Niacinamide Dosage and Effects

Niacinamide is a form of niacin, also known as vitamin B3. When vitamin B3, combines with amino acids of another molecule, the chemical reaction produces niacinamide, also called as nicotinamide. Whole B vitamins help the body to convert food into fuel, which is used to produce energy. Also, B vitamins are needed for healthy hair, skin, liver and eyes. Because niacin is very important for cellular processes throughout body, insufficiency leads to widespread symptoms involving skin, mucous membranes, nervous system and gastrointestinal system. B complex vitamins are water-soluble, and excess vitamins are excreted in the urine.


Niacinamide is necessary for hundreds of enzymatic reactions. Your body needs niacinamide to form healthy cells and assist in metabolizing protein and fats. Niacinamide is considered to have positive effects on a large array of other medical problems, including the cataracts, heart disease, second heart attack, both type 1 and type 2 diabetes, osteoarthritis.

Niacinamide Dosage

The USDA recommended daily allowance of niacinamide or niacin is 13-18 mg/day for a normal, healthy adult. Men 19 years and older; 16 mg (RDA), Women 19 years and older; 14 mg (RDA), Pregnant women; 18 mg (RDA), Breastfeeding women; 17 mg (RDA). For vitamin B3 deficiency, niacinamide or niacin 50-100 mg per day is used. For pellagra in children, niacinamide or niacin 100-300 mg daily is given in divided doses. For pellagra in adults, niacinamide or niacin 300-500 mg daily is given in divided doses.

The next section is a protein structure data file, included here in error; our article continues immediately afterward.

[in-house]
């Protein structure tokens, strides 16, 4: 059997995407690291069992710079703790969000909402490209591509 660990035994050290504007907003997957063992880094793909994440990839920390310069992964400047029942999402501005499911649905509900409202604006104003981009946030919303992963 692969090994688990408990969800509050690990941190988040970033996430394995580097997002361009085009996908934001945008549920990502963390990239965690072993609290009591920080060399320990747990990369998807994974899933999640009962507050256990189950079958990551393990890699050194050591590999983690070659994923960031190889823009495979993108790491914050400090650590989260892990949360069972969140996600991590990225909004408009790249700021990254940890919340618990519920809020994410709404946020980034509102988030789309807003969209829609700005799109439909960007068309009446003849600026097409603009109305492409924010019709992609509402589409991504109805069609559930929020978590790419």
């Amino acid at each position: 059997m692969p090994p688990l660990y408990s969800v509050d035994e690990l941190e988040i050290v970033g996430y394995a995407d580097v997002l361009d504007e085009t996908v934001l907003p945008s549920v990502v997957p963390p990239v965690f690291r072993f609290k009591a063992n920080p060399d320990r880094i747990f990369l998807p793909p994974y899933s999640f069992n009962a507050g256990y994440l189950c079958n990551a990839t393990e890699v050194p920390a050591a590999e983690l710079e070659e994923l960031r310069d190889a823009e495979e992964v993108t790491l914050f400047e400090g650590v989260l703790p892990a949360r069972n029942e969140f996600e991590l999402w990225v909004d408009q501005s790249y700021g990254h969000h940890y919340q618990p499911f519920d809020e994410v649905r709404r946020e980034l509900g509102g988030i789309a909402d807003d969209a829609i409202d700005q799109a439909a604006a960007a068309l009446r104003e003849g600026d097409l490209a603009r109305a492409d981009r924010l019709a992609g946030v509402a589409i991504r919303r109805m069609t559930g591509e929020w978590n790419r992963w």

Niacinamide Food Sources

Food sources of niacin include animal proteins, beef liver, green vegetables, brewer’s yeast, mushrooms, roasted peanuts, tuna, haddock, swordfish, salmon, whole wheat and enriched flours.

Side Effects

Some serious side effects of Niacinamide are stomach upset, nausea, dizziness,, muscle weakness, vision changes, darker-colored urine, bloody or black stools, tingling or numbness of the skin, appetite loss, a decrease in insulin sensitivity, irregular heartbeat, yellowing of the eyes or of the skin, and liver toxicity. When taken with blood pressure drugs, niacinamide can cause risky low blood pressure. Checking with your physician before using niacinamide if you suffer from liver problem, diabetes, ulcers, gout, glaucoma or low blood pressure or are taking statins or fibrates.

Leave a Reply